Clay Foster, publisher and CEO of Journal Inc., stands next to rolls of newsprint at the company's printing facility in Tupelo, where the Northeast Mississippi Daily Journal, 15 weekly newspapers and a number of other products are printed.

There’s been a lot of attention by media sources of late on tariffs the government has placed on items like steel and aluminum on countries like China, and the threat of retaliation and the impact it could have on soybeans and other U.S. exports, as well as items produced and sold locally. What is less well known and publicized is the impact tariffs are having on our own business – newspaper publishing.

Our two largest expenses are payroll and newsprint. Since October of last year, we’ve absorbed newsprint price increases of over 30 percent. Now, the U.S. government is placing tariffs on newsprint imported from Canada or produced by Canadian mills located in the U.S. The result is an increase in the price paid for newsprint of over $200 per ton in only a matter of months. The annualized impact is several hundred thousand dollars of additional costs for Journal Inc. That’s an extremely challenging increase to absorb for any business.

We’re all for fair trade practices at Journal Inc., but this is not about fair trade. A single U.S. newsprint mill in the state of Washington owned by a private investment group successfully petitioned the U.S. Department of Commerce to apply these tariffs and related penalties to Canadian newsprint simply to improve its bottom line. The result will be unwarranted damage to an industry that is already challenged. The benefits to one U.S. newsprint mill and private investment group pale in comparison to the risk of threatening over 600,000 U.S. jobs impacted either directly or indirectly.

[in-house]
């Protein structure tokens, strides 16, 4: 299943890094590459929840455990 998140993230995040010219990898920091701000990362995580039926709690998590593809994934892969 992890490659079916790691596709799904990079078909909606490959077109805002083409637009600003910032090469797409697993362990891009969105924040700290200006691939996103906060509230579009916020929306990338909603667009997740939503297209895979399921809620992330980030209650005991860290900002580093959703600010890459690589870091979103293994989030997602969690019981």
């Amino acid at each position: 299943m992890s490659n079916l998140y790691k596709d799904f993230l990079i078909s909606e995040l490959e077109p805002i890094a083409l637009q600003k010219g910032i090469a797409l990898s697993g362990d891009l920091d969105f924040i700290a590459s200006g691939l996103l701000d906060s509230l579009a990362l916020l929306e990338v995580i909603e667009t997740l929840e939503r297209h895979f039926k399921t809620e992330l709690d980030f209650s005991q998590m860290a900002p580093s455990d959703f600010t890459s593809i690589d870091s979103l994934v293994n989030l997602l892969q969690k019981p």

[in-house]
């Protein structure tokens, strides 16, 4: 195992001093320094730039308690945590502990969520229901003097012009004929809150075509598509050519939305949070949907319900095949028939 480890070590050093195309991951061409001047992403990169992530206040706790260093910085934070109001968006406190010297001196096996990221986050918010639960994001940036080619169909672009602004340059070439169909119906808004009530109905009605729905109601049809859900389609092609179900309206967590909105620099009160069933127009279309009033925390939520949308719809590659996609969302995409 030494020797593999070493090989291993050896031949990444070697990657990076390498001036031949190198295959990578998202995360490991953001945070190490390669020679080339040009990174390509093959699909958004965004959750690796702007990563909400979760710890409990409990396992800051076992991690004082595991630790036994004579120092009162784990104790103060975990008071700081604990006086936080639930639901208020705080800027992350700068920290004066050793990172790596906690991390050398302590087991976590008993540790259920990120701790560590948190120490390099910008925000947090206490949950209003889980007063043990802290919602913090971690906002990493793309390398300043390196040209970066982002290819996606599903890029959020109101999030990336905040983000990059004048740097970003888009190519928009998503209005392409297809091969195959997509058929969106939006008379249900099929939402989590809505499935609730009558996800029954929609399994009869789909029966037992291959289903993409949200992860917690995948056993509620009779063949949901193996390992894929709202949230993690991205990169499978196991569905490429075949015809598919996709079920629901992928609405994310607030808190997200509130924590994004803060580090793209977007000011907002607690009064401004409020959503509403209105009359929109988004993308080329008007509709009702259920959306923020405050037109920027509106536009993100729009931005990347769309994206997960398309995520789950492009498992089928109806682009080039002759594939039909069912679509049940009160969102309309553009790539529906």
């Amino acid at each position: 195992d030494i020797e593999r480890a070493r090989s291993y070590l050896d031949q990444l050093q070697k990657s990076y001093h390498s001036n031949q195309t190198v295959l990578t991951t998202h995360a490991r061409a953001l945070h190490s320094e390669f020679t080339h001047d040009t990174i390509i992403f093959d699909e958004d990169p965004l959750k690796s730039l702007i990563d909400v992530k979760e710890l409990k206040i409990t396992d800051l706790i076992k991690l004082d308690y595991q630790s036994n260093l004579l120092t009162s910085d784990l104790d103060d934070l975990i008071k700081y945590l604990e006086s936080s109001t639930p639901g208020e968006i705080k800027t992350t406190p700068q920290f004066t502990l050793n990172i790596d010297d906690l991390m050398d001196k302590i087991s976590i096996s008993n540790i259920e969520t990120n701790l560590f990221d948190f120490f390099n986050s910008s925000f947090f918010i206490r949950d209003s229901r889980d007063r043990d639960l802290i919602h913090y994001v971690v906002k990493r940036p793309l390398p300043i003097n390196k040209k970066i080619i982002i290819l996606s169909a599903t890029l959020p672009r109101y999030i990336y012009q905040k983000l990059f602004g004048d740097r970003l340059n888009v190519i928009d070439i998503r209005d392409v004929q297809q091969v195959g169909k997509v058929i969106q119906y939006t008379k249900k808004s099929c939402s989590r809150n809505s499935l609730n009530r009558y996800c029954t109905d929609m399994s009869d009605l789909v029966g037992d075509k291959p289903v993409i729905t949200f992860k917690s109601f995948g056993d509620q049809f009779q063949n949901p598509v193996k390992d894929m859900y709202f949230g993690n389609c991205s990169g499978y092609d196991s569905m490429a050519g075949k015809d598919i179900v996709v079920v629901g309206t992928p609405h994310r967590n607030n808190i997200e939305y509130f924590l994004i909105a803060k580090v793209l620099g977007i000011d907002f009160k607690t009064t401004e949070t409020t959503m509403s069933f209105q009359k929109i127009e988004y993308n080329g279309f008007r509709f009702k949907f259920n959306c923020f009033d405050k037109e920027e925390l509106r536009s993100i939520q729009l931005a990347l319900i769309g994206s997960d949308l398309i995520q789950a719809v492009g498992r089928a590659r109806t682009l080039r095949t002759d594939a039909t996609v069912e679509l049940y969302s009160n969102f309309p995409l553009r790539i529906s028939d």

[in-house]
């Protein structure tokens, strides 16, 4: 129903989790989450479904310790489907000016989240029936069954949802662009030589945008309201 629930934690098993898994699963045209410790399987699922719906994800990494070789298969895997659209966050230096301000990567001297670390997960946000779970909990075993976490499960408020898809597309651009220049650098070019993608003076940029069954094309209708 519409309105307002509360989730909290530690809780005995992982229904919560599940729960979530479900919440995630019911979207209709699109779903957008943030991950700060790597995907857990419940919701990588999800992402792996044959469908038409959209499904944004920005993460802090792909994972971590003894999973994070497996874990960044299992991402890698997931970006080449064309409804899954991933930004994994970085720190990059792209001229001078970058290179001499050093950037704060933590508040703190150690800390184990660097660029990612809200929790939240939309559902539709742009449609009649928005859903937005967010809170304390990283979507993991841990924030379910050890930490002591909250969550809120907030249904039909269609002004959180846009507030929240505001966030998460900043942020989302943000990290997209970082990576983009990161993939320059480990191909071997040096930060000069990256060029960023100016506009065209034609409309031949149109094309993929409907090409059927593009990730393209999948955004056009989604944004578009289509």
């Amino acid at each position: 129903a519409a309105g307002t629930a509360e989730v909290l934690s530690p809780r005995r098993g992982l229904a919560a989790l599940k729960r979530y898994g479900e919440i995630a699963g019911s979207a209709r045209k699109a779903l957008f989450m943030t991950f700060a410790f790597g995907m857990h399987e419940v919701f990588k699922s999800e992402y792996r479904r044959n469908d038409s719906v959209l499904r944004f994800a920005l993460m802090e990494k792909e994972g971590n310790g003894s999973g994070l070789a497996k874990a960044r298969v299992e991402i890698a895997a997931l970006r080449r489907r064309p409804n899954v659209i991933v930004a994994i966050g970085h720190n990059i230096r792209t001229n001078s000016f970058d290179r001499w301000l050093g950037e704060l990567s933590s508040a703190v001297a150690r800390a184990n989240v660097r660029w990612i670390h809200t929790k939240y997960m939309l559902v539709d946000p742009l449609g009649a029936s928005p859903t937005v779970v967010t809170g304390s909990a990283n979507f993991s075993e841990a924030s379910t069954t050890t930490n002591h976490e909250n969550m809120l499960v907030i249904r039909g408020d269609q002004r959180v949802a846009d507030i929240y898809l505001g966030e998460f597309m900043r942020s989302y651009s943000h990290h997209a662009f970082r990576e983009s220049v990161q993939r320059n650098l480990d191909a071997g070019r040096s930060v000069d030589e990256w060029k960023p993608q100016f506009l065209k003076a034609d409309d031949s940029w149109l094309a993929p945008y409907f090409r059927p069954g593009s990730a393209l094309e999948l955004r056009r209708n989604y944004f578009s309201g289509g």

We understand not everyone reads a newspaper these days, which is why in addition to the largest privately owned daily newspaper in the state of Mississippi along with about 15 weekly newspapers, we have a strong and growing online presence that, combined with print, reaches an audience that is larger than at any other time in our company’s history. That audience is large and growing because the news and information we provide on a daily basis is relevant and of value. We understand that a community is defined by its members and a shared sense of belonging. We believe the local newspapers we produce are and should be instrumental in developing community. What’s important is local content that comes close to people’s homes and lives, stories that readers simply must read and stories they want to read, news local residents can’t live without, news that enlightens their lives and news that brightens their days.

The distinguishing characteristic of a strong community newspaper organization like Journal Inc. is its commitment to serving the information needs of the community it serves. We remain committed to that responsibility, but these tariffs threaten that commitment, our public service responsibility and the First Amendment.

Our economy has been strong for several months now, with lower taxes, more jobs and fewer regulations. Protectionist measures like tariffs – especially when they have nothing to do with fair trade – threaten to undo much of the progress. Why risk slowing the progress?

If you believe that local news and information that matters and that makes a difference in people’s lives is important, I encourage you to contact our members of Congress and let them know why this is important not just for the Journal, but more importantly for the continued growth and development of our communities.

Clay Foster is publisher and CEO of Journal Inc. Readers can contact him at (662) 842-2611.

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